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Meet the Maker; Badger & Bobbins, Thimble & Fabric and Chris’s Fork Emporium

Meet the Maker

This week’s Meet the Maker (our first of 2021!) introduces three wonderful Pedddle stallholders.

Badger and Bobbins Bamboo Cutlery Set with Cotton Pouch

This week’s Meet the Maker (and our first of 2021!) introduces three Pedddle stallholders who each create beautiful products by hand. After the turbulence, frustration, and downright sadness of 2020, the support of the market community and our customers means more than ever, and it’s so lovely to get to chat to our stallholders and see how they are.

We asked these three stallholders about their plans for the year and how they’ve handled the hurdles of the pandemic, such as juggling running a business with family life and home-schooling, how to be successful online and using social media when you’re so used to in-person sales, and many more. We hope you’ll find something below that you identify with – whatever your struggles right now, you are not alone.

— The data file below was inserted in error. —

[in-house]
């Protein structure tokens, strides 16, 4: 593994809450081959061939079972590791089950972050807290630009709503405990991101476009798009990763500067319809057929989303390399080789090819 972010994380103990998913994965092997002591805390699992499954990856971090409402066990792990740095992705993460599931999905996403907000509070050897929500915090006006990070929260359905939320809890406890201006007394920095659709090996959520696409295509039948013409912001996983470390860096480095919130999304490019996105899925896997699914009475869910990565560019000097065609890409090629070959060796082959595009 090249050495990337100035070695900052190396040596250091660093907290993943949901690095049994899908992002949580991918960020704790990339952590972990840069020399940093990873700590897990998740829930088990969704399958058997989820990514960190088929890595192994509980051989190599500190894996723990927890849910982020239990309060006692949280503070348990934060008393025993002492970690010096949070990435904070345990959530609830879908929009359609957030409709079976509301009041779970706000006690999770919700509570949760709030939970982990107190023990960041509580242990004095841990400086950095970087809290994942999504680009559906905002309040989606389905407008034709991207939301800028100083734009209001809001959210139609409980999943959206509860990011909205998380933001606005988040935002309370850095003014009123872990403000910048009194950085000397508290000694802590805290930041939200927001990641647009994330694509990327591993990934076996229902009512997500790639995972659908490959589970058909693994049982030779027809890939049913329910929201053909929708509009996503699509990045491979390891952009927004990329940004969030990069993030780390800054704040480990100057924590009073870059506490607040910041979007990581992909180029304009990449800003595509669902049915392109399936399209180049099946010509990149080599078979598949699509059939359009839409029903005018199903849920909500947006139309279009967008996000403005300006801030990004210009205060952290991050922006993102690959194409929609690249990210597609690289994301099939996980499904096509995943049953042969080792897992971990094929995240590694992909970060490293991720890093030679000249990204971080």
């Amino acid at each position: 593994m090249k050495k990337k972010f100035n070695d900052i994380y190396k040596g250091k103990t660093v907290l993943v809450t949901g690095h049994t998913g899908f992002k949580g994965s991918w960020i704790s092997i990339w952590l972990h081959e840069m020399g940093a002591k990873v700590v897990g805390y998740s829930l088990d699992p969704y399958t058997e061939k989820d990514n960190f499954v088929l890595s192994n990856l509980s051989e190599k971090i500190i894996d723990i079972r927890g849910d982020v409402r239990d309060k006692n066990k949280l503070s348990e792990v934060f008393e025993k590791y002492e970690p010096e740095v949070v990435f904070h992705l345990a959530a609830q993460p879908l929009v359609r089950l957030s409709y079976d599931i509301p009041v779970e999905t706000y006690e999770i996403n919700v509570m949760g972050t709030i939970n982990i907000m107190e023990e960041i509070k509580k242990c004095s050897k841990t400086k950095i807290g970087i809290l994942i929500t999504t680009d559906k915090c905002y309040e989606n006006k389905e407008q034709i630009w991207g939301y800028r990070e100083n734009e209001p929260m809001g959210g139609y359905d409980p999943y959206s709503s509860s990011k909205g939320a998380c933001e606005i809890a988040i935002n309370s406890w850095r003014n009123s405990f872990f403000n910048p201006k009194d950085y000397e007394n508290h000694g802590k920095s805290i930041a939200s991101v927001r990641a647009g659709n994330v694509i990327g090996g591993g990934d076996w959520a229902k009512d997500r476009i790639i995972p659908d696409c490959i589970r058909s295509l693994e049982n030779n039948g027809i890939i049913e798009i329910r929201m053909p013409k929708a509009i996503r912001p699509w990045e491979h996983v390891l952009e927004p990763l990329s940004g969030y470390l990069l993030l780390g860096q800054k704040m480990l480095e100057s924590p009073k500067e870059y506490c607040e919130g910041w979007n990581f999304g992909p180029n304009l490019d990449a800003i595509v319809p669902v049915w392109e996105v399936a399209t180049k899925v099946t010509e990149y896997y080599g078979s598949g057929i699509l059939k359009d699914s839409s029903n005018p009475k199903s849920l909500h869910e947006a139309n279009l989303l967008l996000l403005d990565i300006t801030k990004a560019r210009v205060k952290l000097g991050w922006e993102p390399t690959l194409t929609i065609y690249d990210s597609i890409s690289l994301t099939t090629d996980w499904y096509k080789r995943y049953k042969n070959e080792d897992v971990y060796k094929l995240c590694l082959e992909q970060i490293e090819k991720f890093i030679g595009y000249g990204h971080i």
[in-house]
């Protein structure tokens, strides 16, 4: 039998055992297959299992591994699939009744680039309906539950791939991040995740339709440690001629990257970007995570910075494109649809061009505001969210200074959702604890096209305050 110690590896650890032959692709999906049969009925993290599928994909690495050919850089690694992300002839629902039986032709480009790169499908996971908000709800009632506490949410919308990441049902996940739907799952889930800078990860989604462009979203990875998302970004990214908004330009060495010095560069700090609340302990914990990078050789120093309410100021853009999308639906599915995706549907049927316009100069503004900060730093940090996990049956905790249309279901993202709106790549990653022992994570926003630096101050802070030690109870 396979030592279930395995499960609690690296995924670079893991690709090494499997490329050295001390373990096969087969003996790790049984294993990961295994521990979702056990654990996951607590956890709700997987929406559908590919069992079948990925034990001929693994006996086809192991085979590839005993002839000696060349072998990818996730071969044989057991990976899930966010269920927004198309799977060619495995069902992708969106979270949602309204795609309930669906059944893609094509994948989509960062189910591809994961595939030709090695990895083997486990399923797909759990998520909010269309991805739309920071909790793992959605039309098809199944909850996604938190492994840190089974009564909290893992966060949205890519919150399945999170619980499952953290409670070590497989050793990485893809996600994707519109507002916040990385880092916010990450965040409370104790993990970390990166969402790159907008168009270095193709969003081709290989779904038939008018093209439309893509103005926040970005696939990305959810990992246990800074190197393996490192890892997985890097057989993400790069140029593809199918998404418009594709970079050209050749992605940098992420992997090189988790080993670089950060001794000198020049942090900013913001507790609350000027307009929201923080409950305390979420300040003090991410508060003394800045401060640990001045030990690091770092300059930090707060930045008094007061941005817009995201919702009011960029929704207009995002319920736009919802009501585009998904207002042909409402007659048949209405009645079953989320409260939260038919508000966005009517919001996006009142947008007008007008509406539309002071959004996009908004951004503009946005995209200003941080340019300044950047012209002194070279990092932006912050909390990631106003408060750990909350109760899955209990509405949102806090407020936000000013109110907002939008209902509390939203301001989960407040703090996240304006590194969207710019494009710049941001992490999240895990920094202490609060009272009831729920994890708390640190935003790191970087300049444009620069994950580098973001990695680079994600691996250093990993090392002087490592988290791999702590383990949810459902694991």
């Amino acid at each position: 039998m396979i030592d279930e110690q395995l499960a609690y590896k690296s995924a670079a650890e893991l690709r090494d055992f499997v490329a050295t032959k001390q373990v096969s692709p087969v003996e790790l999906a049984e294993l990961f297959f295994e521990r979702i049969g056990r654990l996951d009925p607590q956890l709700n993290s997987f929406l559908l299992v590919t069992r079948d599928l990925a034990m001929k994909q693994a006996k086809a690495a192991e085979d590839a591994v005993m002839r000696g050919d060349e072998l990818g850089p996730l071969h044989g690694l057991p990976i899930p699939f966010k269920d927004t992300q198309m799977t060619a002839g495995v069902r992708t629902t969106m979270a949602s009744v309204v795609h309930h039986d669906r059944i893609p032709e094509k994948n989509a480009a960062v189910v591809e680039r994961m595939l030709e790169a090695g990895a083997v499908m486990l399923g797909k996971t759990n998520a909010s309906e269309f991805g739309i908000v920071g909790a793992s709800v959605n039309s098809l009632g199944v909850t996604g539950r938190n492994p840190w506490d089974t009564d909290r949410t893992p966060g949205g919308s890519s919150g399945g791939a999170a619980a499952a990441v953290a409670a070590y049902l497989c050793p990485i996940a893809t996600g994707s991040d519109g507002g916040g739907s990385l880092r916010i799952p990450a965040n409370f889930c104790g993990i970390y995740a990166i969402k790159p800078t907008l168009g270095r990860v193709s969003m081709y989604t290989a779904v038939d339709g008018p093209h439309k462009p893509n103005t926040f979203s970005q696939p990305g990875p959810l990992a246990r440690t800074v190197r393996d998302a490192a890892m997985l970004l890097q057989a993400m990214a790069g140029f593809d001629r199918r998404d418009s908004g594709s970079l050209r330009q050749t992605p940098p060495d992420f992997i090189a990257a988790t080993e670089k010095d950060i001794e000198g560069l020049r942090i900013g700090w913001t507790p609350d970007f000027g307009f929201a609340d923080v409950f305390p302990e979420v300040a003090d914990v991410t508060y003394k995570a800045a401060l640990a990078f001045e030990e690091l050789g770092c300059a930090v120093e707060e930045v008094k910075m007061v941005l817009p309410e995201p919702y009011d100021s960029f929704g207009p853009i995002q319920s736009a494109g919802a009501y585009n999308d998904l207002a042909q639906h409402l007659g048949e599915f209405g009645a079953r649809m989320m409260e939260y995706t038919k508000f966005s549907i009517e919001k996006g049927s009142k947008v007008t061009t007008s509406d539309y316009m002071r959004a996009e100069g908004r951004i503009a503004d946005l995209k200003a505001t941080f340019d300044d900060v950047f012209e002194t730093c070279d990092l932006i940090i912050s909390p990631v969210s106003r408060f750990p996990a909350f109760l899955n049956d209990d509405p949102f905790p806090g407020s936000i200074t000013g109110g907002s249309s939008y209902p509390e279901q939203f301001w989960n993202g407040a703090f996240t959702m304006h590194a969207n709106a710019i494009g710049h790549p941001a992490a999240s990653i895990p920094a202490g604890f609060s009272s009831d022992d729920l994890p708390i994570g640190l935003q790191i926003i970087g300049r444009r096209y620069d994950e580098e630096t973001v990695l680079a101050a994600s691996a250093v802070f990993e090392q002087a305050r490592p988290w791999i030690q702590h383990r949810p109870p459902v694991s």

Let’s meet Badger & Bobbins, Thimble & Fabric and Chris’s Fork Emporium; read our Q&A below.

Pedddle: Tell us a little more about your business…

Badger & Bobbins: I’m Helen – owner and maker at Badger and Bobbins. Based in Sheffield, I hand-make a range of eco-friendly homewares designed to replace single-use disposable items, such as Reusable Make-Up Wipes, Paper-less Kitchen Towels, Reusable Sandwich Bags and Bamboo Cutlery.

In 2018, I had some time out of work and started to adapt my lifestyle to become more eco-conscious at home. I made a set of reusable sandwich bags to replace the disposable ones my children were taking their lunches in, and it all spiralled from there!